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winter flowering shrubs or plants


By Shahida

essex, United Kingdom Gb

if someone can help me on this.I have very clay soil.which flowering shrubs or plant I should put in my garden.



~have a look at this RHS article which may help!
Make the most of your winter garden with our handy hints and tips.
By Geoff Hodge, RHS Web Editor


A fine selection of winter-flowering shrubs including:
Rhododendron species
Garrya elliptica 'James Roof'
Jasminum nudiflorum
Cornus officinalis
Daphne laureola Subsp. philippi
Parrotia persica
Skimmia japonica 'Rubella'

Today the majority of planting material is bought container grown. This can be planted at any time of the year. But from November to the end of February you can also plant bare-rooted and root-wrapped plants. These are much cheaper than their container-grown counterparts - so you can save money or buy bigger - and some nurseries offer a wider range of species and cultivars in this form.

It is possible to plant at any time during the winter providing the soil is neither frozen solid nor waterlogged. A thin crust of frozen soil won't affect planting providing it is scraped away and not placed in the planting hole.
If you can't plant bare-rooted or root-wrapped specimens immediately either heel them into a spare piece of ground to cover the roots, or put them in a frost-free shed or similar; check regularly to ensure the roots don't dry out.

Light sandy soils and heavy clay soils should be improved first with a liberal application of bulky organic matter - well-rotted manure, compost, leafmould, composted bark or whatever you can get in bulk. On heavy soils that become overly wet or even waterlogged in winter it is important to improve the planting area of at least 1 sq m/1 sq yd. If you simply dig a planting hole this will probably act as a sump and all surrounding water is likely to settle in this hole leading to root rot and subsequent plant death.

Heavy clay soils should also have the drainage improved by digging in plenty of sharp sand or grit and breaking up any compact layers - or pans - of soil.

Before planting, soak the rootball of container-grown plants and the roots of bare-rooted or root-wrapped plants in a bucket of water for half an hour to ensure they are thoroughly moist.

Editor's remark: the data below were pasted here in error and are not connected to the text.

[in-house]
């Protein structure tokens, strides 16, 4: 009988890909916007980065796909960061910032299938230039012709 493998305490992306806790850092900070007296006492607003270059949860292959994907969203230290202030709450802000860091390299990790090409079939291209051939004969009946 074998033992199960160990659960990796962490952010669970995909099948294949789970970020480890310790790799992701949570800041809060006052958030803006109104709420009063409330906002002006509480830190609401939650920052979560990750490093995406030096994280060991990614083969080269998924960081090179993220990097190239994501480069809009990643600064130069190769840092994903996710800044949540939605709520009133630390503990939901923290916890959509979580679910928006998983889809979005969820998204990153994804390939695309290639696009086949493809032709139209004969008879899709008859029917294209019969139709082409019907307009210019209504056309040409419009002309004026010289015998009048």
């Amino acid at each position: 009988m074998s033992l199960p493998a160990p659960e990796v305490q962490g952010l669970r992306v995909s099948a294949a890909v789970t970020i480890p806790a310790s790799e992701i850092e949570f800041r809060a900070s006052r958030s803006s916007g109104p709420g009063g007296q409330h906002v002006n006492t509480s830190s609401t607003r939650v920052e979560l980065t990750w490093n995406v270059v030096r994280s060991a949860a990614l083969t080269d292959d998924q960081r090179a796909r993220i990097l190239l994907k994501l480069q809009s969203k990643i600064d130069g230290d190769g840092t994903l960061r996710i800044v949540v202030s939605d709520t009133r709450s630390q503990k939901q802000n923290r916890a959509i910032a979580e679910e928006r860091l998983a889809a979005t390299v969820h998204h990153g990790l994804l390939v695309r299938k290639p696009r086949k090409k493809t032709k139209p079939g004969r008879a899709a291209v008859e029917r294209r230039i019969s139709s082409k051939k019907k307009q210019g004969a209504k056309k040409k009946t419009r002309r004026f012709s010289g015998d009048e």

Always firm in the soil around the plants after planting - go easy on heavy clay soils. Water in well and for the first year after planting ensure the soil never dries out.


Nearly all winter-flowering plants can be grown in large containers. This makes them ideal for moving close to windows and doors so that you can enjoy them close by without having to venture out of doors.
When planting shrubs, trees and perennials it is important to use a compost that will sustain them for several years. Either use a straight John Innes mix or mix half-and-half with a peat or peat-substitute compost.
Even though plants won't need much watering during the winter ensure that the compost doesn't dry out at any time.

Planting strategies
More quality winter-flowering plants:

Chimonanthus praecox
Lonicera x purpusii
Daphne bholua

It's a good idea to plant your winter-flowering beauties close to the house so that they can be enjoyed without having to stray too far from the back door.
Many produce flowers with a gorgeous scent - another good reason to plant close to windows and doors.

Although you may think it a good idea to concentrate on planting all evergreens, it would be a shame to miss out on some of the gorgeous deciduous winter gems. Equal numbers of each will give better balance to the garden.


Most winter-flowering plants have a cast iron constitution and will survive the majority of weathers that winter can throw at them. However, when young they are far more susceptible.
For the first two winters it is worth keeping a careful eye on your new specimens and give protection to those you are worried about.
Draping layers of horticultural fleece over the foliage of evergreens will protect from several degrees of frost and cold winds - often responsible for more deaths than anything else.
The roots are usually the most susceptible part of any plant, so applying a thick mulch of bark chippings, straw or similar is worthwhile to provide protection.
Plants in containers are far more susceptible and it is worth taking precautions to prevent the compost freezing solid for prolonged periods:
Move them against south-facing walls
Bring them into a cold greenhouse, garage, shed or conservatory if you can.
Wrap the pots in bubble plastic or make duvets from bin liners filled with shredded newspapers, polystyrene chips, loft insulation or similar.
Cover the foliage of evergreens when strong winds are forecast.

Mix and match

'Helena contrast with the white stems of Rubus biflorus

Don't only rely on flowers for winter decoration. Many plants have colourful, evergreen foliage will set off the flowers of other plants, others provide a colourful splash with berries and seed heads, and yet others have colourful ornamental bark.

Above all enjoy your winter garden.
Established plants can have some flowering shoots pruned back and brought indoors so you can enjoy their colour and scent indoors.

19 Jun, 2009


Roses like clay soil too.

19 Jun, 2009


I can vouch for sarcococca being ok on clay soil and the scent is lovely. Mahonia is another possibility that should be fine on clay. The M. x intermedia types flower from around Nov onwards but I think Mahonia japonica is also a winter flowering plant. If I was going to pick a viburnum for winter it would be Viburnum bodnantense 'Dawn' - lots of people have the evergreen Viburnum tinus but I find its dark green leaves a bit gloomy and heavy looking. Dawn's got a better scent anyway.

21 Jun, 2009

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